Throughout the 2013 MLB regular season, many people around the baseball world came to the conclusion that Detroit Tigers pitcher Justin Verlander was suddenly over the hill as the result of a sub-par season.
The basis for this belief was that Verlander’s once overpowering stuff seemed to be waning away as the result of large workloads in past seasons — he threw 200 or more innings in the preceding five years — and that he was simply never going to be the same guy again.
This line of theorists also came to the idea that Verlander was not going to be perform well in October, as the step up in competition would prove to be another death blow to the once overpowering ace. Oh, how wrong they were.
On Tuesday afternoon, Verlander struck out 10 batters over eight innings of one-run ball, and although the Tigers lost 1-0, it was clear that there was nothing more the towering pitcher could have done. The game was almost like a step into a time machine, as Verlander made batter after batter look completely silly, showing the type of effort that came to signify him in past years.
But this was not a one-off blast from the past, as the facts show that Verlander’s stuff has returned and he is having one of the best postseasons in recent ages. In three games during the 2013 postseason Verlander has thrown 23 innings, with 31 strikeouts, 10 hits allowed, a 0.57 WHIP, and a 0.39 ERA. Yes, you did read that stat line correctly.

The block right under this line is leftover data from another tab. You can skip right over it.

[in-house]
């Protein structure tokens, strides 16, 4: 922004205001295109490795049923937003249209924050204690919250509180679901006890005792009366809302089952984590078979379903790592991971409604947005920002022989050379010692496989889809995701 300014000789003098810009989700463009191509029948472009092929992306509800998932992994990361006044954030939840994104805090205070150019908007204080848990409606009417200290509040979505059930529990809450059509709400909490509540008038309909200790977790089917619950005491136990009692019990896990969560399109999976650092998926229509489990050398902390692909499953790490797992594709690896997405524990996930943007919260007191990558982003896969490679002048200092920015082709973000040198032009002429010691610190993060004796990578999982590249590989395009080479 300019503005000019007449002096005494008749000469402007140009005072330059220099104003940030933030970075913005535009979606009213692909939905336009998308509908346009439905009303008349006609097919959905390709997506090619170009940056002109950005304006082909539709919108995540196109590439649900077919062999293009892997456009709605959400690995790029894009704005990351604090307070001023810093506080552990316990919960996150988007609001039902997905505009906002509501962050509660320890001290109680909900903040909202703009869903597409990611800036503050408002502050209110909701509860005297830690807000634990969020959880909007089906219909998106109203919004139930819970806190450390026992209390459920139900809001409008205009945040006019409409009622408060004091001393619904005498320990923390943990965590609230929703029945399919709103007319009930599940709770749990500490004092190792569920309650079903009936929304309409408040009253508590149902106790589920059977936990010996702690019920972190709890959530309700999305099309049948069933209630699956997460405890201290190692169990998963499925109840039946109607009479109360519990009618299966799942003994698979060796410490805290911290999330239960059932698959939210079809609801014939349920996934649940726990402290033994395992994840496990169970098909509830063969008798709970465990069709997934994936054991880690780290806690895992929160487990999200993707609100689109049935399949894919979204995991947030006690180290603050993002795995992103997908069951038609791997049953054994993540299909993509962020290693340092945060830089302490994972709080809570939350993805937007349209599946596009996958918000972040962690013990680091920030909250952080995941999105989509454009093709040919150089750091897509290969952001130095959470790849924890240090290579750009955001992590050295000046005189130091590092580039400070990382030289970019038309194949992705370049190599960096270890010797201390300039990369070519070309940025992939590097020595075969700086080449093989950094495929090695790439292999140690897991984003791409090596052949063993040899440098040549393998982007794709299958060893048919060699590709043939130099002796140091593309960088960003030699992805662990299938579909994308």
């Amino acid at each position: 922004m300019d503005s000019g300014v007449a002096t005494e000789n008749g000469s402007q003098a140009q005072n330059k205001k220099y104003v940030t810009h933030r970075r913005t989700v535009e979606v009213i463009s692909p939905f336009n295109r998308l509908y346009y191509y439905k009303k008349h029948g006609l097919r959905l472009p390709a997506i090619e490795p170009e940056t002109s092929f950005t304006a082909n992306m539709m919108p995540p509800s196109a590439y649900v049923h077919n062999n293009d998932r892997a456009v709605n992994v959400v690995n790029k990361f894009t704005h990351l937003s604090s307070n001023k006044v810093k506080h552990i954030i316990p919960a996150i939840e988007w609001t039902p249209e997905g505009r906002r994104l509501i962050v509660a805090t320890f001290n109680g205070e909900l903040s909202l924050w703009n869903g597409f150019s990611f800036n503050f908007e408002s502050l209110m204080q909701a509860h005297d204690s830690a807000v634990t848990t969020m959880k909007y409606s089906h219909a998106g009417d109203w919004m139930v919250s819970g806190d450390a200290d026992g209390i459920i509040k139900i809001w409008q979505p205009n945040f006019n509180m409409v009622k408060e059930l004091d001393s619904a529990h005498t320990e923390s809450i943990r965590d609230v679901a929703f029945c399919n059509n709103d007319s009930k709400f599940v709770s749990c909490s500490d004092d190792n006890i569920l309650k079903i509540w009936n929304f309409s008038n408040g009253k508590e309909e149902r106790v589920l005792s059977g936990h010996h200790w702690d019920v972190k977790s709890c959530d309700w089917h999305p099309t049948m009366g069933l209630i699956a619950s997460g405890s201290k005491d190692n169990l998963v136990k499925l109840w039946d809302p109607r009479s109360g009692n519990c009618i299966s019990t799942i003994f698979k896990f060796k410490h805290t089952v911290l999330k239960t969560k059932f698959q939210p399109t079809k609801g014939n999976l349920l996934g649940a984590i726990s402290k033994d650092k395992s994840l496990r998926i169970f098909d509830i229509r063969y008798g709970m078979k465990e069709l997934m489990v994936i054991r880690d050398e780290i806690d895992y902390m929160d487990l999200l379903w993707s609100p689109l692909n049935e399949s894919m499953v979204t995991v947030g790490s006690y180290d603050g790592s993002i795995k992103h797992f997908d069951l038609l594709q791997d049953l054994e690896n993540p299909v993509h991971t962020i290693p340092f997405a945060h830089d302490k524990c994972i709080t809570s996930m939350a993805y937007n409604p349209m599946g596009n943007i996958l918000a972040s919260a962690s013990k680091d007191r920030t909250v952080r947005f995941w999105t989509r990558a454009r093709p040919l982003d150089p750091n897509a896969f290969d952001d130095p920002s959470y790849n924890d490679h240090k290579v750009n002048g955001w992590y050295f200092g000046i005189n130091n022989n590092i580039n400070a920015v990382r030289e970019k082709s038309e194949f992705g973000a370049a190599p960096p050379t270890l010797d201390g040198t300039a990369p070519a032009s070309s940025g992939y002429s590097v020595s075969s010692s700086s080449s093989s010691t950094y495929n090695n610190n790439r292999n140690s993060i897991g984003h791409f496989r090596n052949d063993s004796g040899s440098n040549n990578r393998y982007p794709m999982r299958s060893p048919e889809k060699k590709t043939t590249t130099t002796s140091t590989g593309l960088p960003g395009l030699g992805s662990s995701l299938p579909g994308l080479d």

During this epic string of performances, Verlander has simply overpowered opponents with a fastball that sits in the 92-95 mph range, but finds its way up to 99 when a big out is needed. On top of this, there is his equally impressive array of off-speed stuff, which includes a change-up, curveball and slider, all ranking as above-average pitches. Each and every one of these has been liable to be used in any situation, and has made life at the plate a living nightmare for any hitter.
To go along with this, Verlander has displayed the killer instinct that some believed was missing during the 2013 regular season, as it almost appears that he is laughing at the angst hitters feel when coming to the plate. This belief has only helped to fuel Verlander further, as he knows that everyone in the stadium knows no batter truly has a chance against him. And the scary thing is that he is completely right.
So for all of those who believed that Max Scherzer or Anibal Sanchez passed Verlander as the best pitchers in the Tigers’ rotation, the 2013 postseason has proven that this is not the case. Both of these guys are undoubtedly great pitchers, but they are not the type of guy that you want on the mound in a Game 7 with your season on the line.
Verlander is that guy, and despite a poor regular season — that is if you consider 13 wins, 217 strikeouts, a 3.46 ERA and 4.6 WAR a poor season — he will continue to be for the foreseeable future. Sometimes it just requires the lights to shine a little brighter for this to register to the masses. Welcome to October, folks.